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Ground Condition

Types of soil;

Before you buy a site or start building on an existing site, you need to find out the type of the soil you are going to be dealing with and what effect it would have, if any on the foundation of your house. This is not something that you can do yourself unless you are a professional land surveyor, so get a full report done with the right people.

There is a lot of variation on load bearing capability of different soils, what this means is that when you place your foundation and the house on the soil it should be able to take the weight. If the soil’s bearing capacity is too low, you will need to have special foundation designed by a qualified architect or an engineer. This could be a raft, piles or other options. An average two storey house has a bearing capacity of approximately 75 KN/m2.

The following is a guide to the load bearing capability of different soils:

Rock has a very good load bearing, but the foundation must be carried down to unweathered rock and stand on even bearing.

Types of subsoil

Bearing Capacity KN/m2





Hard Shale’s


Sand & Gravel usually has an acceptable bearing capacity, however a full site test must be done to insure that the bearing level is not effected by things like the water level. In cases of loose sand or loose gravel and loose silty/clayey sand, there might be a need for a raft foundation.

Types of subsoil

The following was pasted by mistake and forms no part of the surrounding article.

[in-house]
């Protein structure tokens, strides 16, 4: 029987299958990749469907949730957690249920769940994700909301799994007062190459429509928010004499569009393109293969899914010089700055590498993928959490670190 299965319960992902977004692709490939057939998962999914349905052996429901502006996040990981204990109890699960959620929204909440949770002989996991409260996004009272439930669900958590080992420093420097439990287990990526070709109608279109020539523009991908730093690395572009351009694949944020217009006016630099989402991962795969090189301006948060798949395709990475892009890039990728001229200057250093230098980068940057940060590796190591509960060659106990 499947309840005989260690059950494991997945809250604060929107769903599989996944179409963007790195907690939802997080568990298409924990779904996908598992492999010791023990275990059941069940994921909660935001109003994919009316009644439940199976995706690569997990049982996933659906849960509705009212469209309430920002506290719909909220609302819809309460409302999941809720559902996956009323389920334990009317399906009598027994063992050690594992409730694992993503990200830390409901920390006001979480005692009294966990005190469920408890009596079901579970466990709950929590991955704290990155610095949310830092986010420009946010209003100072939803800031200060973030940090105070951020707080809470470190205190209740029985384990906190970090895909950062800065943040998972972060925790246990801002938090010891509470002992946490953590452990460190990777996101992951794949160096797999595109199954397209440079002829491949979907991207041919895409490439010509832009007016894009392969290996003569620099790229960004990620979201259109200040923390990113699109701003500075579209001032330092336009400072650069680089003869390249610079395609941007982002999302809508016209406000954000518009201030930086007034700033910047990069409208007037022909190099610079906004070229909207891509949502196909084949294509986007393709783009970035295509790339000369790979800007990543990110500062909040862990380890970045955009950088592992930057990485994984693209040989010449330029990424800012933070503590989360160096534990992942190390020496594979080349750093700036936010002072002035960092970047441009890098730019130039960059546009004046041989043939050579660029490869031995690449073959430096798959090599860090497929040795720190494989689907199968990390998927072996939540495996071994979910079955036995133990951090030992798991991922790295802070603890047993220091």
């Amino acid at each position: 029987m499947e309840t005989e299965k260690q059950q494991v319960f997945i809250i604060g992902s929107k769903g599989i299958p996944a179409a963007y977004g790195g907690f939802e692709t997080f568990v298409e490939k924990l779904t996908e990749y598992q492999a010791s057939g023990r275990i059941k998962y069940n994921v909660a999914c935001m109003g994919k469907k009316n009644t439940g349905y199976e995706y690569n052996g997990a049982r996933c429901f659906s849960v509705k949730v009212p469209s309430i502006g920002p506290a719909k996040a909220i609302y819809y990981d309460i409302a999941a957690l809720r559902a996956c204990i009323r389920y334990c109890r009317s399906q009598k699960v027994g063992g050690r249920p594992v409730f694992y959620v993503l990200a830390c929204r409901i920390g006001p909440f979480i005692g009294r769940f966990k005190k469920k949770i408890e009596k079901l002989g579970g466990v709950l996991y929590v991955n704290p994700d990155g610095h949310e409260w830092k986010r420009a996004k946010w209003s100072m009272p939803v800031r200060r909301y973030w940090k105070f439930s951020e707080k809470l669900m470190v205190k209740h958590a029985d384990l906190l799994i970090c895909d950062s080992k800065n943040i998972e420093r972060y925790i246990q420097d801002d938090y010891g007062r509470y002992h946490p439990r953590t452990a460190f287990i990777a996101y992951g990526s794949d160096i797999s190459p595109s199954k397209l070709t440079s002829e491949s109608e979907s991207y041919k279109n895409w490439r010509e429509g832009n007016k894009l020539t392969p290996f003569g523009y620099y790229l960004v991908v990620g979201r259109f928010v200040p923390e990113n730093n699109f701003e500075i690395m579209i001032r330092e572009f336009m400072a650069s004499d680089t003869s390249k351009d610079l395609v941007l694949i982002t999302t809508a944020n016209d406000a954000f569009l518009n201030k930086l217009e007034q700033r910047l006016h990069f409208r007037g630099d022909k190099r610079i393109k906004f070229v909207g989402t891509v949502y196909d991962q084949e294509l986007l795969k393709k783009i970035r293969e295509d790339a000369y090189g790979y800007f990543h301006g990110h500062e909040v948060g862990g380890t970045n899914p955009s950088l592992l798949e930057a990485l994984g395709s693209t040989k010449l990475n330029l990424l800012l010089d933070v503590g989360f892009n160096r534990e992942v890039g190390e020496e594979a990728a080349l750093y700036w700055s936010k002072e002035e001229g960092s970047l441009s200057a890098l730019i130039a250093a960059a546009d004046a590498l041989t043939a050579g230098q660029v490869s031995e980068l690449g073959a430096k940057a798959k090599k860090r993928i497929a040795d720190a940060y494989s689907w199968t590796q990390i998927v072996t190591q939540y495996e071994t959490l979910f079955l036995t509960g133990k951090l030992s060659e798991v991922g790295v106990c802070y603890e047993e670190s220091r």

Bearing Capacity KN/m2

Compact Sand

Greater than 600

Compact Gravel

Greater than 300

Loose Gravel

Less than 200

Loose Sand

Less than 100

Loose silty/clayey sand

Less than 100

Clays & Silty Clays are generally very bad soil conditions for foundations and house constructions as all clays and silts are susceptible to long term settlement. It is therefore highly possible that you need a special foundation like a raft instead of a ordinary strip.

Types of subsoil

Bearing Capacity KN/m2

Hard/Stiff Clay

300 - 600

Stiff Sand / Clay

150 - 300

Firm Sand / Clay

75 - 150

Soft Clay/Silt/Sand


Very soft Clay/Silt/Sand

Less than 75

Peat is very bad news when it comes to foundations and advice should be taken from an expert in the field to the required procedure before any construction work is done. Peat could be very soft or firm and before any attempt is made on the foundation, all peat and organic soil should be removed up to a reliable bearing level below.

Please note: The above information is only for guidance purposes and for any type of soil, an expert in the field should be approached for advice.

1- Finding A Site 2- Ground Condition 3- Designing Your Home 4- Planning Permission 5- Finding Contractors 6- Site Clearance 7- Foundations
8- Base Structure 9- Drains & Pipes 10- DPC & Radon 11- Ground Floor 12- Wall Structure 13- Cills & Lintels 14- Second Floor
22- Second Fixes 23- Snag List 24- Decorating 25- Moving Water Connection ESB Connection Eircom Connection
15- Roof Structure 16- Chasing 17- Doors & Windows 18- External Wall Finishes 19- First Fixes 20- Interior Joinery 21- Interior Plastering